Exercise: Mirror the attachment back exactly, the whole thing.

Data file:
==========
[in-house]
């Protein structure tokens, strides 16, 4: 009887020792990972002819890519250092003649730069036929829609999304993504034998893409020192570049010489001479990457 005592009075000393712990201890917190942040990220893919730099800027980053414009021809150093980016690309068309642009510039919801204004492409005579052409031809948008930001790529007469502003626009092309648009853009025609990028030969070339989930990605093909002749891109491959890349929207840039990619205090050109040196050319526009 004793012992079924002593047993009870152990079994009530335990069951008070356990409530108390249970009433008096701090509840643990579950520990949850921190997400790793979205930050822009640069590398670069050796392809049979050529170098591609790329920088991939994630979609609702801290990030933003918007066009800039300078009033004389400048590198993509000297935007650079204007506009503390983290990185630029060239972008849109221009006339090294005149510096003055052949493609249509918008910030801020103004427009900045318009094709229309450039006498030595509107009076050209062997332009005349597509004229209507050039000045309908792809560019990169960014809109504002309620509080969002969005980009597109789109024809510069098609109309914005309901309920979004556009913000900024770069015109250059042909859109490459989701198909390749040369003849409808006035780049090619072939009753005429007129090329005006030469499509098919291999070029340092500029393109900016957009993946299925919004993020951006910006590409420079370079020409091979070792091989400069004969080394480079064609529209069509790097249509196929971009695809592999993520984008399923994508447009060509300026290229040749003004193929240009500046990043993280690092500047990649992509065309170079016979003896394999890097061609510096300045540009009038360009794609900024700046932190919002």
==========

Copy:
[in-house]
């Protein structure tokens, strides 16, 4: 009887020792990972002819890519250092003649730069036929829609999304993504034998893409020192570049010489001479990457 005592009075000393712990201890917190942040990220893919730099800027980053414009021809150093980016690309068309642009510039919801204004492409005579052409031809948008930001790529007469502003626009092309648009853009025609990028030969070339989930990605093909002749891109491959890349929207840039990619205090050109040196050319526009 004793012992079924002593047993009870152990079994009530335990069951008070356990409530108390249970009433008096701090509840643990579950520990949850921190997400790793979205930050822009640069590398670069050796392809049979050529170098591609790329920088991939994630979609609702801290990030933003918007066009800039300078009033004389400048590198993509000297935007650079204007506009503390983290990185630029060239972008849109221009006339090294005149510096003055052949493609249509918008910030801020103004427009900045318009094709229309450039006498030595509107009076050209062997332009005349597509004229209507050039000045309908792809560019990169960014809109504002309620509080969002969005980009597109789109024809510069098609109309914005309901309920979004556009913000900024770069015109250059042909859109490459989701198909390749040369003849409808006035780049090619072939009753005429007129090329005006030469499509098919291999070029340092500029393109900016957009993946299925919004993020951006910006590409420079370079020409091979070792091989400069004969080394480079064609529209069509790097249509196929971009695809592999993520984008399923994508447009060509300026290229040749003004193929240009500046990043993280690092500047990649992509065309170079016979003896394999890097061609510096300045540009009038360009794609900024700046932190919002």